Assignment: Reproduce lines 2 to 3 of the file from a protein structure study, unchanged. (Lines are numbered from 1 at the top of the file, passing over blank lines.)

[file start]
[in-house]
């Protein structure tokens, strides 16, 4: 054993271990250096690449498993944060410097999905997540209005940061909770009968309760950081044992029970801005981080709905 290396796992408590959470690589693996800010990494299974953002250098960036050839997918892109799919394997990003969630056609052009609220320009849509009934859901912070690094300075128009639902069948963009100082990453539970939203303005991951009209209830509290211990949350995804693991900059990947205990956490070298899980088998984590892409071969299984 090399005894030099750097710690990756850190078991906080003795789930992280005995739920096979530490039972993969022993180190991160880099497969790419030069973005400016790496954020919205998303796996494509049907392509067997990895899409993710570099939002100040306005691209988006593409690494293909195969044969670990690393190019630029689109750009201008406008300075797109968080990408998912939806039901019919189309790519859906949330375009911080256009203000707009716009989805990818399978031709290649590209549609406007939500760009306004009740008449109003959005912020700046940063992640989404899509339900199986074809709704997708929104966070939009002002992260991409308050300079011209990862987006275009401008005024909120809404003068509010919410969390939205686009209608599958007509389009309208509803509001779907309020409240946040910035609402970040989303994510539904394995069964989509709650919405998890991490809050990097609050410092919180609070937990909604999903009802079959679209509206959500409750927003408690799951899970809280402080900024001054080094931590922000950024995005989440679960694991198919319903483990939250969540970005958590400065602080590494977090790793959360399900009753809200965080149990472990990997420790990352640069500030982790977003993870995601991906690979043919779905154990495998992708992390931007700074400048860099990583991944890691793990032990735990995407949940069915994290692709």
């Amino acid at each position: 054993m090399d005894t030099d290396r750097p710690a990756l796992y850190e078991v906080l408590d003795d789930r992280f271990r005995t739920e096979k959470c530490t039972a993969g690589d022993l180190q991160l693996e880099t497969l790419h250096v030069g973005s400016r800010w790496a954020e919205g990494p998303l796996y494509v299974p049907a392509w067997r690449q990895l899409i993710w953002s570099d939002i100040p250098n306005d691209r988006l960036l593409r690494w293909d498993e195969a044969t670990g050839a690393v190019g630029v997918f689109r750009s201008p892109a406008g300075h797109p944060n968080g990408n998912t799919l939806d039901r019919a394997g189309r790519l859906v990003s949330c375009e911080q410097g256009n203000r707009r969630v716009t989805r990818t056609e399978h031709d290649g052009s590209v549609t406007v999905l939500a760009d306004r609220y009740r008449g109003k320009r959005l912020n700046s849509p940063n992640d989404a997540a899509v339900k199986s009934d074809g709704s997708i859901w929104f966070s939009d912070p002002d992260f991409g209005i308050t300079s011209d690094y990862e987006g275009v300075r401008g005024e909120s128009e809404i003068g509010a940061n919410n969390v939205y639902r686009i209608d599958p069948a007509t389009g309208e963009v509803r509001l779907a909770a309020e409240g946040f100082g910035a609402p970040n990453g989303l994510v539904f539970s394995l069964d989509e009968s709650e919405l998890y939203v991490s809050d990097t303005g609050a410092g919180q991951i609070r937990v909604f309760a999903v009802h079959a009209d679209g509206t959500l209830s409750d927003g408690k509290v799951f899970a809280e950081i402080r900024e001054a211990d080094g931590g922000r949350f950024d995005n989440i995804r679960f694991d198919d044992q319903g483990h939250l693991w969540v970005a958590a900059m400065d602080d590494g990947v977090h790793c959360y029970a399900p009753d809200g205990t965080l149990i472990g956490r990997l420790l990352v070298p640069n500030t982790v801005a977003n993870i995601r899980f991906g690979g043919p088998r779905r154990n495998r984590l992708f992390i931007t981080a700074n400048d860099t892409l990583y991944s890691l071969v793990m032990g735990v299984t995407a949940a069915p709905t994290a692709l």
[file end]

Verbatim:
């Protein structure tokens, strides 16, 4: 054993271990250096690449498993944060410097999905997540209005940061909770009968309760950081044992029970801005981080709905 290396796992408590959470690589693996800010990494299974953002250098960036050839997918892109799919394997990003969630056609052009609220320009849509009934859901912070690094300075128009639902069948963009100082990453539970939203303005991951009209209830509290211990949350995804693991900059990947205990956490070298899980088998984590892409071969299984 090399005894030099750097710690990756850190078991906080003795789930992280005995739920096979530490039972993969022993180190991160880099497969790419030069973005400016790496954020919205998303796996494509049907392509067997990895899409993710570099939002100040306005691209988006593409690494293909195969044969670990690393190019630029689109750009201008406008300075797109968080990408998912939806039901019919189309790519859906949330375009911080256009203000707009716009989805990818399978031709290649590209549609406007939500760009306004009740008449109003959005912020700046940063992640989404899509339900199986074809709704997708929104966070939009002002992260991409308050300079011209990862987006275009401008005024909120809404003068509010919410969390939205686009209608599958007509389009309208509803509001779907309020409240946040910035609402970040989303994510539904394995069964989509709650919405998890991490809050990097609050410092919180609070937990909604999903009802079959679209509206959500409750927003408690799951899970809280402080900024001054080094931590922000950024995005989440679960694991198919319903483990939250969540970005958590400065602080590494977090790793959360399900009753809200965080149990472990990997420790990352640069500030982790977003993870995601991906690979043919779905154990495998992708992390931007700074400048860099990583991944890691793990032990735990995407949940069915994290692709």
């Amino acid at each position: 054993m090399d005894t030099d290396r750097p710690a990756l796992y850190e078991v906080l408590d003795d789930r992280f271990r005995t739920e096979k959470c530490t039972a993969g690589d022993l180190q991160l693996e880099t497969l790419h250096v030069g973005s400016r800010w790496a954020e919205g990494p998303l796996y494509v299974p049907a392509w067997r690449q990895l899409i993710w953002s570099d939002i100040p250098n306005d691209r988006l960036l593409r690494w293909d498993e195969a044969t670990g050839a690393v190019g630029v997918f689109r750009s201008p892109a406008g300075h797109p944060n968080g990408n998912t799919l939806d039901r019919a394997g189309r790519l859906v990003s949330c375009e911080q410097g256009n203000r707009r969630v716009t989805r990818t056609e399978h031709d290649g052009s590209v549609t406007v999905l939500a760009d306004r609220y009740r008449g109003k320009r959005l912020n700046s849509p940063n992640d989404a997540a899509v339900k199986s009934d074809g709704s997708i859901w929104f966070s939009d912070p002002d992260f991409g209005i308050t300079s011209d690094y990862e987006g275009v300075r401008g005024e909120s128009e809404i003068g509010a940061n919410n969390v939205y639902r686009i209608d599958p069948a007509t389009g309208e963009v509803r509001l779907a909770a309020e409240g946040f100082g910035a609402p970040n990453g989303l994510v539904f539970s394995l069964d989509e009968s709650e919405l998890y939203v991490s809050d990097t303005g609050a410092g919180q991951i609070r937990v909604f309760a999903v009802h079959a009209d679209g509206t959500l209830s409750d927003g408690k509290v799951f899970a809280e950081i402080r900024e001054a211990d080094g931590g922000r949350f950024d995005n989440i995804r679960f694991d198919d044992q319903g483990h939250l693991w969540v970005a958590a900059m400065d602080d590494g990947v977090h790793c959360y029970a399900p009753d809200g205990t965080l149990i472990g956490r990997l420790l990352v070298p640069n500030t982790v801005a977003n993870i995601r899980f991906g690979g043919p088998r779905r154990n495998r984590l992708f992390i931007t981080a700074n400048d860099t892409l990583y991944s890691l071969v793990m032990g735990v299984t995407a949940a069915p709905t994290a692709l």